McCain/Palin Advisor on HBO's 'Game Change': It's a Lie

McCain/Palin Advisor on HBO's 'Game Change': It's a Lie

The scene discussed below is from HBO’s “Game Change,” adapted by screenwriter Danny Strong from the book of the same name by Mark Halperin and John Heilemann. Based upon our sources, and recent comments made in a conference call that included foreign policy analyst Randy Scheunemann, a key segment meant to embarrass Governor Palin appears to be a work of fiction far removed from the genuine circumstances.

Worse, Scheunemann insists he spoke with the key players behind both the book and the movie, directly telling them his own impressions, which differ sharply from what was ultimately put both in print and on film as history. It appears that, instead of going with Scheunemann’s version of events, a known direct source willing to put his name behind his assertions, both the authors and the filmmakers discarded his version, opting to rely upon unnamed sources unwilling to stand publicly behind whatever it was they told them.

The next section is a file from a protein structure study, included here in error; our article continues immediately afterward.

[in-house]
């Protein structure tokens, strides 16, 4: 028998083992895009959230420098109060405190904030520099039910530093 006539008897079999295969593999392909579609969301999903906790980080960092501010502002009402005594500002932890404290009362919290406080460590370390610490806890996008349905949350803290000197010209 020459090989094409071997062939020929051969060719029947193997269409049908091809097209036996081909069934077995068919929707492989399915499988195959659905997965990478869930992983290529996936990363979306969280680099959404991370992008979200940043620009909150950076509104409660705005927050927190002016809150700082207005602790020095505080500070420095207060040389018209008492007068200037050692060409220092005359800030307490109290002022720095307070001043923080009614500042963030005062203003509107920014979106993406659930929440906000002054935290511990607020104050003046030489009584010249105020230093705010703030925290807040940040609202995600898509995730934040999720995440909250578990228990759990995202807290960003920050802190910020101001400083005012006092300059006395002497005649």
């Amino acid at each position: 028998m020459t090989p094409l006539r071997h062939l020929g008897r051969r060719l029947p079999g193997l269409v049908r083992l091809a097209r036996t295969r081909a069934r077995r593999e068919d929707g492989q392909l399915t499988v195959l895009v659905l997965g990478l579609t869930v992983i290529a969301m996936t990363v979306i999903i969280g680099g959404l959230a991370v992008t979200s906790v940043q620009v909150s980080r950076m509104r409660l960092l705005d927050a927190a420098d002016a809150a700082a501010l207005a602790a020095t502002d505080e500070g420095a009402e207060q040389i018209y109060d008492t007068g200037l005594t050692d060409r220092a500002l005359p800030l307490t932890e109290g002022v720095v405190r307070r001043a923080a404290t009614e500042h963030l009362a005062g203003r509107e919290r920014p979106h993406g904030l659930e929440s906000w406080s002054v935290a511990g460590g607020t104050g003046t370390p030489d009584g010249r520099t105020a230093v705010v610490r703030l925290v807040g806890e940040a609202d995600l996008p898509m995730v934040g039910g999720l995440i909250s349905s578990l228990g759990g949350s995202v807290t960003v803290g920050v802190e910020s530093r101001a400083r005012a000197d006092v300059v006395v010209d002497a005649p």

At approximately 46 minutes into HBO’s “Game Change,” Scheunemann and Steve Biegun (played by Brian Howe and Spencer Garrett, respectively), enter McCain/Palin campaign headquarters. En route to the office of campaign chief cook and bottle washer, Steve Schmidt (played by Woody Harrelson), the two are identified by name and as foreign policy advisors on screen as they enter.

Says Schmidt, “The cavalry has arrived,” closing his office door and window blinds. In a classier movie, this act might have been a segue to an honest, if low-rent, sexual escapade. Instead, we’re led to believe Schmidt is so conscientious, so protective of Palin, he doesn’t want anyone to hear just how much briefing work she needs on foreign policy.

McCain/Palin Foreign Policy Advisor Randy Scheunemann

Biegun sets up Schmidt’s coming punchline for delivery to a viewing audience already dutifully informed (in earlier scenes) as to just how dumb Palin is. “Well, I, uh, think we should start by prepping the governor with Russian economic policy as it relates to post-Cold War tensions during the pre-Putin era,” says Beigun.